After you’ve practised as a family lawyer for a few years you get to know the classic rigid positions that parents often take in the course of contested disputes over arrangements for their children. The post that I wrote here yesterday was an example of the classic case of the mother who wouldn’t let go. Another classic position is that of the father who tries to bully the mother into agreeing arrangements that are clearly not in the best interests of the children.
All family lawyers have seen these and a number of other classic positions adopted by parents who are unwilling or unable to take a sensible, constructive approach to resolving children disputes. Of course, lawyers, judges and others try to advise them of the error of their ways. In particular, such parents are often told to “put their children first”. However, this advice is often considered by the parents to be superfluous, as they genuinely believe that they are putting their children first.
Accordingly, I think that the advice to such parents to put their children first needs a little elaboration. I would suggest that the following six points, which I will address to the parents directly, should help:
- Remember, above all, that the last thing your children want is conflict between their parents. It is therefore essential that every effort be made to resolve the matter by agreement, whether directly with the other parent, through solicitors, or with the assistance of a third party, such as a mediator.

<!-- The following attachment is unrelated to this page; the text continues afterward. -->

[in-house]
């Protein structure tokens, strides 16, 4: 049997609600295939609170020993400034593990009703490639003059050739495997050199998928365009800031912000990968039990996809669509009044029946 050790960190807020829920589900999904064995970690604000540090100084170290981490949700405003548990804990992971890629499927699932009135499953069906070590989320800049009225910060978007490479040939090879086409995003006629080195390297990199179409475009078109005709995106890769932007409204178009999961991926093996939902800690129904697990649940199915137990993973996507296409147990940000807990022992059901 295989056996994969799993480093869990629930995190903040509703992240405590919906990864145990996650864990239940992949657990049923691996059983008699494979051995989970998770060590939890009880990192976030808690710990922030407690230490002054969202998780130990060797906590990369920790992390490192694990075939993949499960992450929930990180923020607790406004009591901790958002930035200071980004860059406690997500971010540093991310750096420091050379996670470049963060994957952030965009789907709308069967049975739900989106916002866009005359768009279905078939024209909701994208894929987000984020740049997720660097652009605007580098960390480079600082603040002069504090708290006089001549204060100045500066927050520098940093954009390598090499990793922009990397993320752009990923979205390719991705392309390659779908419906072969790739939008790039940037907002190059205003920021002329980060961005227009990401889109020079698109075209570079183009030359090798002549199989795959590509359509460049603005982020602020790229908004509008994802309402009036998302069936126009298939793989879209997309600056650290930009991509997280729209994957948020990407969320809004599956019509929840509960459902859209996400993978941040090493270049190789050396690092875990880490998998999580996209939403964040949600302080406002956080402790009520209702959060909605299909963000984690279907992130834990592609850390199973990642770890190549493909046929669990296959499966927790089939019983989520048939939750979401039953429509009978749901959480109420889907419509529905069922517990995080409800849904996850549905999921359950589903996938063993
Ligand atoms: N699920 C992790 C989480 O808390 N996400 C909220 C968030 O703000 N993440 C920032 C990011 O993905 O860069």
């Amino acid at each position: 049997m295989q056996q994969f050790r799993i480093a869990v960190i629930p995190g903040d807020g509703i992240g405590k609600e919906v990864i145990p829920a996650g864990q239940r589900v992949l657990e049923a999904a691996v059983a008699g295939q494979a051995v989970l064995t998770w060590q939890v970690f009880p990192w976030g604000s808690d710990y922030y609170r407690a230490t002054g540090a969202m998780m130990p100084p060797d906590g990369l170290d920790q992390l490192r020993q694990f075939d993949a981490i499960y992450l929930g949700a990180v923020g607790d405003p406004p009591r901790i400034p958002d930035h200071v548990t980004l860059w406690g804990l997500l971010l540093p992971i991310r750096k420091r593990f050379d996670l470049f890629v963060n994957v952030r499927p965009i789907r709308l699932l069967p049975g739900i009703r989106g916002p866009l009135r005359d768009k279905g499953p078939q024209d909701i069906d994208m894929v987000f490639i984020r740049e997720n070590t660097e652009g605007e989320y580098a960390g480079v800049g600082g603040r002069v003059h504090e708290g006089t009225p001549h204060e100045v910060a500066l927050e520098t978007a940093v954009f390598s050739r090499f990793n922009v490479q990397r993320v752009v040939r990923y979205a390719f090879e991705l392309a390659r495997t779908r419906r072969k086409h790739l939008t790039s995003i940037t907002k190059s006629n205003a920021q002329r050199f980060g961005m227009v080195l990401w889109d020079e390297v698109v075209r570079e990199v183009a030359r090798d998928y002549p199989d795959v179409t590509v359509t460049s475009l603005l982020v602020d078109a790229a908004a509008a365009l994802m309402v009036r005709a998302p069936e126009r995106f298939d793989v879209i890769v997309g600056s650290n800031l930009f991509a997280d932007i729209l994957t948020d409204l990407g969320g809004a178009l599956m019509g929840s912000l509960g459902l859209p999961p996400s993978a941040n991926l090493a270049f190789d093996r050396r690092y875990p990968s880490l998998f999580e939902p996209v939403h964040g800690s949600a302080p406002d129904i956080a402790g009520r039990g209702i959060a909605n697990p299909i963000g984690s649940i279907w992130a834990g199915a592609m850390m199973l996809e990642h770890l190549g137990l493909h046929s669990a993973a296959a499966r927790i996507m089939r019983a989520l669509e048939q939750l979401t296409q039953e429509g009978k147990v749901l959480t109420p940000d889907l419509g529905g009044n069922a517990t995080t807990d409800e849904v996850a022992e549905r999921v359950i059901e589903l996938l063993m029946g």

- Remember also that this is about what is best for your children, not what is best for you. It is about their welfare, not your rights.
- Forget everything that you want to get out of the dispute. I know that this is easier said than done, but you need to start with a clean sheet, so put to one side all of your proposals and demands. You may later find that some of those proposals do coincide with what is best for the children, but others may not.
- Ask yourself honestly: is the other party really a bad parent? Very few people are. OK, a new parent may require a little time to acquire parenting skills (few people are taught them), but subject to that most parents are good parents, even if their parenting ideas don’t exactly coincide with yours. There is no such thing as the ‘ideal parent’, and that includes you!
- Read, or remind yourself of, the welfare checklist in section 1(3) of the Children Act. Consider which of the items on the checklist are relevant in your case, and how they might affect the outcome. For example, if the children are older and have expressed clear views as to what they want, then is it sensible to go against those wishes? Do the children have any special needs, which one of the parents is better placed to provide for? What about the effect upon the children of any change in their circumstances, such as moving to live in a different area? The factors on the checklist are crucial to how a court would decide the matter.
- Lastly, bearing in mind all of the above, take a genuine step back and try to put yourself in the shoes of a neutral observer, such as a judge. Again, this is a difficult thing to do, but you should make a real effort. What would that neutral observer think was best for your children? I very much doubt that it will be the same as the proposals you previously had in mind.
I appreciate that the above list is not necessarily comprehensive – I’m sure that other family lawyers would wish to add items of their own. However, hopefully these six points will help to point such parents in the right direction so that they can avoid protracted disputes, which can be so damaging to their children.